A few years ago there were very few options if you wanted a bench desking system so you just stuck a load of freestanding desks together in lines, but now it seems that every office furniture manufacturer has produced their own version, with various degrees of sophistication.
So many are on offer that we have had to dedicate one page of our main site for office desks, just to bench desks.
So whatever you budget and requirements, there will be a system which will be ideal for you.
The idea behind bench desking is simple. You start with a basic rectangular or wave desk, which is designated a starter unit, and then to this you bolt your add on unit so that all of the intermediate legs can be shared. In addition the desk frame is designed to support two desk tops facing each other.
The advantages are obvious. Shared legs mean less legs which means less cost, and more space under the desk. The intermediate legs can also be set back towards the centre-line of the bench desks, to give more space to the users.
Most ranges offer different widths of desk, from about 1 metre wide up to 1.8 metres – big enough for 2 people.
So that is the simple concept behind bench desking, but from here on it becomes a great deal more complicated.
Most systems have various divider screens to go with these desks, and these range from simple fabric desk top screens mounted to the desktop, to fully cable managed screens with integrated power and data sockets. These office screens can also be made for a sound absorbing material which can absorb up to 75% of the noise which hits the surface.
These or standard fabric upholstered screens can also be fitted with tool-rails which can take anything from a suspended paper tray to a 19 inch flat screen monitor. If noise is not a problem, opaque glass or Perspex, or even coloured melamine panels can be specified instead of a fabric screen.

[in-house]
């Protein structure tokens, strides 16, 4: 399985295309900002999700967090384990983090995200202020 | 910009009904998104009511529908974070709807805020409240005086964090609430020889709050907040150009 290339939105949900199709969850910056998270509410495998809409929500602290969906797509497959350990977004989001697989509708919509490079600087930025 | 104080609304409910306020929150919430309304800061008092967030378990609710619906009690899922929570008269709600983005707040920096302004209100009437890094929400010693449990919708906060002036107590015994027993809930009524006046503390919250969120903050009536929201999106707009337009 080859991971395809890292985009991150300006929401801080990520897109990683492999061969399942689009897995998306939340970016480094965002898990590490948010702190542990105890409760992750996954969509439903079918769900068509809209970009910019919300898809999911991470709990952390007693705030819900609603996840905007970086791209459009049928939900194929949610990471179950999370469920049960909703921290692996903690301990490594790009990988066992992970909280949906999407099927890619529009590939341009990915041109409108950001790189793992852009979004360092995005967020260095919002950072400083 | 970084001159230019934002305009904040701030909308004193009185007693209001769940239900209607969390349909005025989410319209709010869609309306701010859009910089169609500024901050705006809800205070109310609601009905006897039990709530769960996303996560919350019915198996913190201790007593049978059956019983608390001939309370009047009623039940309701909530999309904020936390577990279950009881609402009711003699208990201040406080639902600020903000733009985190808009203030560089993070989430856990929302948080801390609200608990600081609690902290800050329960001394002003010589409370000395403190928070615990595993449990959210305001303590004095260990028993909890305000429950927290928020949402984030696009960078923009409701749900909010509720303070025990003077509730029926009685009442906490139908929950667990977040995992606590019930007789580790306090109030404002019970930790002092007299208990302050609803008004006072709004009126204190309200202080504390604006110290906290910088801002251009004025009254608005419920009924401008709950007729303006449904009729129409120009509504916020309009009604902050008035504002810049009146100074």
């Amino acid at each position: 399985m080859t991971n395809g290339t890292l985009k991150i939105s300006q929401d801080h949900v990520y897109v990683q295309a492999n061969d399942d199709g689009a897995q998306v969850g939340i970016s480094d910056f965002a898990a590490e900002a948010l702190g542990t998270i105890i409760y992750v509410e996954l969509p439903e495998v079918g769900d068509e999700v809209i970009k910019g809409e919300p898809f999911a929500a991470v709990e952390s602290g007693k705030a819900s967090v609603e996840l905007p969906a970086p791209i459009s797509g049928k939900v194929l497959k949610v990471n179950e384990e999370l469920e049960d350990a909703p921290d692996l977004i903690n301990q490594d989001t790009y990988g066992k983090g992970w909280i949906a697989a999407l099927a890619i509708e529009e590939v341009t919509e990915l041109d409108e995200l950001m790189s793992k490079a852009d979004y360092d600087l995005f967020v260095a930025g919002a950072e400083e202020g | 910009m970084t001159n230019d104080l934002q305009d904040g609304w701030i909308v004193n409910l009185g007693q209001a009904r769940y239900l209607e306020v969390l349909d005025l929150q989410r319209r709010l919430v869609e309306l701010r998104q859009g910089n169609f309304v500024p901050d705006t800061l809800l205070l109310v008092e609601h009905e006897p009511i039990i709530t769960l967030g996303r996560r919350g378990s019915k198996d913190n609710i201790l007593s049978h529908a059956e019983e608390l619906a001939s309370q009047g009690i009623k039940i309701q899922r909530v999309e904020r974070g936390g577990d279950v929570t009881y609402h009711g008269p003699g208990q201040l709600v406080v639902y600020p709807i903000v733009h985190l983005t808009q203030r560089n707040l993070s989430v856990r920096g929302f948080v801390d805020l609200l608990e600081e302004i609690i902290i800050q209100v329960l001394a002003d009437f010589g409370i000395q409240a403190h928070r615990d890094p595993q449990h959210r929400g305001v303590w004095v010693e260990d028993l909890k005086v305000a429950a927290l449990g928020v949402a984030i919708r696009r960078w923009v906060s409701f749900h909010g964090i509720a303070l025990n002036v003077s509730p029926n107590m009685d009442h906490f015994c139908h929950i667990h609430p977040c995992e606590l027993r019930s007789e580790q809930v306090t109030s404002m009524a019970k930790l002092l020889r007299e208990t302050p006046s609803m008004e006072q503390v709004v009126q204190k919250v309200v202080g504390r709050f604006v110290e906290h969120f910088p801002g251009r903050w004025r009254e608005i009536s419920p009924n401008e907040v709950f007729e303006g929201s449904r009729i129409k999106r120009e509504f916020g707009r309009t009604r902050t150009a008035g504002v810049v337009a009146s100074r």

These are the main options for the central screens, but the desktops can also be divided into separate working areas, by using smaller fabric or glazed screens running from the centre line out to the edge of the block of desks.
Then you have to consider you cable management requirements and just how sophisticated you need it to be. Most bench desking systems will have some sort of wire basket arrangement running underneath the centre line of the desks, into which your power and data sockets can be dropped, along with extra wiring and transformers.
This keeps all of the hazardous electrical stuff hidden out of the way, whilst still being fairly easy to get to. Some bench desks also offer a sliding top option, which makes cable access even easier, although this does have a bearing on the overall costs.
Whilst most systems make do with open cable baskets, suspended just below the gap in the middle of the bench desks, some ranges also offer a flip up panel to cover this area.
These are definitely the neatest of all the systems, but once again the overall cost is increased.
This may not be a problem is you just want the best and most usable system for your top sales people to use, but if you are kitting out a 200 person call centre using bench desks, some of these options are simply a luxury which you cannot afford.
Bench desking systems can range in price from a few hundred pounds per person to over £1,000, so you really do need to contact your office furniture dealer and tell them what you want to use the system for. Without professional advice it is very easy to make the wrong choice based on the wrong criteria, and end up wasting a great deal of money